I'm feeling like a star, you can't stop my shine---Ridin' Solo
Nov 11, 2012 - 8:33pm
philosophizingphilosoraptor:
Fuck cost of living man. You are here to live a life, not to pinch pennies. If you want to freeze your dick off on a daily basis, yeah, go to Chicago. If you want quality of life, however, I would pick either SF or NYC.
Again, nothing against Chicago - its is a beautiful city, but it is so cold. So cold. SF has the sports teams, the bars and clubs, the weather, the bay, tahoe, etc etc. It is a fantastic city.
Cannot comment on NYC, as I have never been there. But it is a cultural and financial hub and you will have loads of things to do. Are you an East Coast or West Coast guy? Pick between NYC and SF.

+1 legit. I wouldn't mind being a dumpster diver aka freegan to live in the city I dream of. That is what youth all about. Cost of living, the kind of shit you should only care about when you are ready to start a family.

I'm feeling like a star, you can't stop my shine---Ridin' Solo
Nov 12, 2012 - 12:42am
philosophizingphilosoraptor:
If you want quality of life, however, I would pick...NYC.
philosophizingphilosoraptor:
Cannot comment on NYC, as I have never been there.

Yeah, that makes sense.

Maybe you can actually take one quick visit before proclaiming it's the right spot to settle down? Just a thought.

NYC is a diverse expensive dump. With garbage, dog poop, and homeless people everywhere. Also the air is about as clean as an exhaust pipe, and the probability of getting punched in the face or getting run over by a bus while crossing the street is noticeably greater than zero.

Nov 12, 2012 - 3:51am
Going Concern:
NYC is a diverse expensive dump. With garbage, dog poop, and homeless people everywhere. Also the air is about as clean as an exhaust pipe, and the probability of getting punched in the face or getting run over by a bus while crossing the street is noticeably greater than zero.

You're life must be absolutely miserable if this is all you have to say about NYC.
Personally I'm in NYC and loving it. Couldn't see myself living anywhere else (until I get a family maybe).

Nov 12, 2012 - 10:58am

this guy is right. SF dude. NY is fun - cultural etc. chicago - cold, lots of night life but neither of these places stand up to the quality of life in the bay area.

-lived in all 3 cities...currently in chicago :( - wish i was back in SF

philosophizingphilosoraptor:
Fuck cost of living man. You are here to live a life, not to pinch pennies. If you want to freeze your dick off on a daily basis, yeah, go to Chicago. If you want quality of life, however, I would pick either SF or NYC.
Again, nothing against Chicago - its is a beautiful city, but it is so cold. So cold. SF has the sports teams, the bars and clubs, the weather, the bay, tahoe, etc etc. It is a fantastic city.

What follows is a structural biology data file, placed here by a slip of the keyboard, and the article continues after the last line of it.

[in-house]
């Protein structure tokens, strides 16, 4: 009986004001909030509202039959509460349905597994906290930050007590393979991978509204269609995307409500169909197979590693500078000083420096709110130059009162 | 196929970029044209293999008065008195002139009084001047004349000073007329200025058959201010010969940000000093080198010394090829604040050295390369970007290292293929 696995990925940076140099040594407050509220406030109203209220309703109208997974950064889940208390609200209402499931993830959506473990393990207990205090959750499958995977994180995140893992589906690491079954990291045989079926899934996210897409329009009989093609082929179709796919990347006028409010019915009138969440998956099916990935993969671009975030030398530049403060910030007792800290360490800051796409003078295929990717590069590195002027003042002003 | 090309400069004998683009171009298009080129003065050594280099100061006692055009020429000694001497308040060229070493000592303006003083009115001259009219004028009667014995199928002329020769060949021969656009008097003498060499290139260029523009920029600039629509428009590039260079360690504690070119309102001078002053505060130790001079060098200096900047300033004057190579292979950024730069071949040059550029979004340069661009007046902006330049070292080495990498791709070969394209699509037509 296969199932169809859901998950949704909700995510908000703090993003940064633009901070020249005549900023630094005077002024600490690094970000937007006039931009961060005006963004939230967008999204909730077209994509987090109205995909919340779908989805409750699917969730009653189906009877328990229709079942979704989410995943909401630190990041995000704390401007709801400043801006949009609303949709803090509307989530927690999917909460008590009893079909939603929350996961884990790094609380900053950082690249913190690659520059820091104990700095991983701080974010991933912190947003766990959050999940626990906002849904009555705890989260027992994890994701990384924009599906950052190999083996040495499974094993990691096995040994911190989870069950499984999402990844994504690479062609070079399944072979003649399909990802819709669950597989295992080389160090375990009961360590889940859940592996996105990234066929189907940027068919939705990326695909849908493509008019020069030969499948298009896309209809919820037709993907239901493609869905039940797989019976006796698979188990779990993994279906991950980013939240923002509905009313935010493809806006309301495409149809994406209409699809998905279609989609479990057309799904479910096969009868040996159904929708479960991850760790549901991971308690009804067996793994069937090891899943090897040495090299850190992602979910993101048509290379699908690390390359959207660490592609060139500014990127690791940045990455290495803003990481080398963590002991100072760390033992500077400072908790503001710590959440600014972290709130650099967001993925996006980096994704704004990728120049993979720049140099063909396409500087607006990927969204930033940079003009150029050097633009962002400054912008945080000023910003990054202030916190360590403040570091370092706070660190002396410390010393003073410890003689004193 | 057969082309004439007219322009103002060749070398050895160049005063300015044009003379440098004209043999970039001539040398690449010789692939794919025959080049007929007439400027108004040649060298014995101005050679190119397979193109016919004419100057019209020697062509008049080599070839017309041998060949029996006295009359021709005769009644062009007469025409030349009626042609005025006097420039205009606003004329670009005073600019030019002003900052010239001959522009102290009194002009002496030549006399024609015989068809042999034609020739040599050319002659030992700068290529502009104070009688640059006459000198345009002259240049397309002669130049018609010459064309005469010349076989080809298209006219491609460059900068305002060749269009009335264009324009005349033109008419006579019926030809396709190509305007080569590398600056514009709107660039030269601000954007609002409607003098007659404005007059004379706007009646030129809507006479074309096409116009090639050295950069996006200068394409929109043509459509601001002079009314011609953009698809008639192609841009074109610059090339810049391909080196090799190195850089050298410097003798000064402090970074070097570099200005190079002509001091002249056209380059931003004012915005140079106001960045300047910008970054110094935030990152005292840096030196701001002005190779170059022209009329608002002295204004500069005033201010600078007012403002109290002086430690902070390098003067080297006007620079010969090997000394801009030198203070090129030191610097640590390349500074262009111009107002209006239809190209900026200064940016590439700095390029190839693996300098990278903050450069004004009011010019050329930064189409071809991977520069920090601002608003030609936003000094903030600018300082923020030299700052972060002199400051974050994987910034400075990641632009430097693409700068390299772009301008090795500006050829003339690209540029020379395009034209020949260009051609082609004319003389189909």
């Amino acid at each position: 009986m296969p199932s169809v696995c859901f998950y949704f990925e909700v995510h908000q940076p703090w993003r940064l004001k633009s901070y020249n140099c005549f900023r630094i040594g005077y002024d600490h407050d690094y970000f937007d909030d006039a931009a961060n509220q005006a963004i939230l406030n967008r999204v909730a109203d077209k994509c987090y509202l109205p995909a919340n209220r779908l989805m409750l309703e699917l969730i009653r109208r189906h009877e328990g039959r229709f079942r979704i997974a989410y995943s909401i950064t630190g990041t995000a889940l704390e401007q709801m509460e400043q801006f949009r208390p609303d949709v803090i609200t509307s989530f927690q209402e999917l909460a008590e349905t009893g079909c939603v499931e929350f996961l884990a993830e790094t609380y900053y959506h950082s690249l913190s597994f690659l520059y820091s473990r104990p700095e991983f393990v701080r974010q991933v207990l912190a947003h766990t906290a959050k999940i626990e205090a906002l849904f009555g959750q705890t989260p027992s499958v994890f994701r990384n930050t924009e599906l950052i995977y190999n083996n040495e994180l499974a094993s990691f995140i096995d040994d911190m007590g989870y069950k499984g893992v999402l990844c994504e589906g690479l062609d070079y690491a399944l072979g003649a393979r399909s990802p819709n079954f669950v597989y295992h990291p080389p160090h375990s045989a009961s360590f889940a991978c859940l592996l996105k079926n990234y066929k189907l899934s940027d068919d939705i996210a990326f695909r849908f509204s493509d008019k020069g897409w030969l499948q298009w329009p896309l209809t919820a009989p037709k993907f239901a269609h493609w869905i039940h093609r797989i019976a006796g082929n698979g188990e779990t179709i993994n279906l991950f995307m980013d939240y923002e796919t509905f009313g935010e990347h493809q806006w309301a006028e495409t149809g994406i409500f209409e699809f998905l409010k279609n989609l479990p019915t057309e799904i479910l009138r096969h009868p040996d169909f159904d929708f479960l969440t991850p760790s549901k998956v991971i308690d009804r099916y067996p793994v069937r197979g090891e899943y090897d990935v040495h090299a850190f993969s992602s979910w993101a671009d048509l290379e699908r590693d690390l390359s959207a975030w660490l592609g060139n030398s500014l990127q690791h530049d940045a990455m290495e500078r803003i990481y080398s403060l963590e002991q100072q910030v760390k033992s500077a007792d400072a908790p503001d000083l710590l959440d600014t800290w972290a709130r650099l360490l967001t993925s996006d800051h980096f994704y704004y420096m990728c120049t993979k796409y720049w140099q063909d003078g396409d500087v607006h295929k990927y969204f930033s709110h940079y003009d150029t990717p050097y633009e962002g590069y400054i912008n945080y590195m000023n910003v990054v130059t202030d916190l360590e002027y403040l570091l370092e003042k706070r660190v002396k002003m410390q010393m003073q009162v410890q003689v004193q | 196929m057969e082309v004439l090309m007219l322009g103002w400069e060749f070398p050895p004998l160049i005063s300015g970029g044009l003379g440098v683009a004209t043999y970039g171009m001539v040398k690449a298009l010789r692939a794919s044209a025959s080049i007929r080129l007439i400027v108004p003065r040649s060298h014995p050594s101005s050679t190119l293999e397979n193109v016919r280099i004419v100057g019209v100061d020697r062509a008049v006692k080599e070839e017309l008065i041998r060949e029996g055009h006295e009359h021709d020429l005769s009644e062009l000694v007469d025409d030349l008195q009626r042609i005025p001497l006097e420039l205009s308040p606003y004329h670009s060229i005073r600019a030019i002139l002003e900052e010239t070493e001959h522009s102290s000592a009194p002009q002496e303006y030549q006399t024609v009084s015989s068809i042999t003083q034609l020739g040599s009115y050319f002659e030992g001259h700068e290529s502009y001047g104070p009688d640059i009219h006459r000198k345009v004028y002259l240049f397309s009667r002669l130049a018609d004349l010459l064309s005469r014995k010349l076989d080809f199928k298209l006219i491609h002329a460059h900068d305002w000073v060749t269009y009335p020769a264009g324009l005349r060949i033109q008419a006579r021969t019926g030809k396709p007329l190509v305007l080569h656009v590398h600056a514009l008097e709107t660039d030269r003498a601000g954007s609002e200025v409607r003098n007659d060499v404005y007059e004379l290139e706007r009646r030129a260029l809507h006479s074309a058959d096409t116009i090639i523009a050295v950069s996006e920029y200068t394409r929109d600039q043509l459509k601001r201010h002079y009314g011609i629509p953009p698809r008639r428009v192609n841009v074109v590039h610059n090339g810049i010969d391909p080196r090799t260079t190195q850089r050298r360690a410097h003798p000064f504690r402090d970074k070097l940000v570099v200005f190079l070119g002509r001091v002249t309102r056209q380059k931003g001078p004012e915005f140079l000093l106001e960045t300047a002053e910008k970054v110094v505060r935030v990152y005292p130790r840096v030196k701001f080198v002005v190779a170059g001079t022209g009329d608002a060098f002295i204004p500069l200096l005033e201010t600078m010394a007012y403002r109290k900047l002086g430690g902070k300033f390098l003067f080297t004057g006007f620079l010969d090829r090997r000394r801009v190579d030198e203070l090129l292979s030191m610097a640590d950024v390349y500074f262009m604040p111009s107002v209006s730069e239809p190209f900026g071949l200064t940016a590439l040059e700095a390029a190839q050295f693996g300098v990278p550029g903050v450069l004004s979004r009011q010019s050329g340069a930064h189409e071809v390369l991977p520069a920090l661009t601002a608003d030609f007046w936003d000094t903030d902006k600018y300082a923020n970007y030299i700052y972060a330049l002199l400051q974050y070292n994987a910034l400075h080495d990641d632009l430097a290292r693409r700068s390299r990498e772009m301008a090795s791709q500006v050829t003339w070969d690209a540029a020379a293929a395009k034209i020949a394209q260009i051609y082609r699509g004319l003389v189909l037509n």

Cannot comment on NYC, as I have never been there. But it is a cultural and financial hub and you will have loads of things to do. Are you an East Coast or West Coast guy? Pick between NYC and SF.
"...the art of good business, is being a good middle man, putting people togeather. It's all about honor and respect."
Nov 11, 2012 - 9:15pm
BTbanker:
We can't really assume ceteris paribus, so can you tell us which jobs are in which city?

They are life science consulting positions. I could live in any of these cities for a couple of the companies since they have offices in all three locations.

Nov 13, 2012 - 2:05pm
starfish:
BTbanker:
We can't really assume ceteris paribus, so can you tell us which jobs are in which city?

They are life science consulting positions. I could live in any of these cities for a couple of the companies since they have offices in all three locations.

I think you had just answered you own question there. South San Francisco is the biotech hub of the US. All your large life sciences firms are either headquartered in the Bay Area or have substantial presence there. This will save you a ton of headache and traveling on shitty airlines.

My suggestion would be on SF, as it will be better for life sciences careers. SF have its own issues as it is a nanny city that regulates and restricts everything. It also comes with its own charm as well. Strongly suggest you go out and visit SF to get a better feel of the city.

Wish you the best of luck and always take chances in life to experience something new.

Nov 11, 2012 - 8:51pm

Why is everyone here so anti-NYC? I'm guessing because you guys are always in the office and never have time to actually enjoy the city?

I've never lived in Chicago or SF, but the conclusion I've come to from talking to other people is that NYC is hands-down the best city in the US to live in if you're young and single. There's more shit to do here than anywhere else.

And it's not even like Chicago and SF are that much cheaper (again, this is just based on what I've heard. correct me if I'm wrong).

Nov 12, 2012 - 10:15am
JDawg:
Why is everyone here so anti-NYC? I'm guessing because you guys are always in the office and never have time to actually enjoy the city?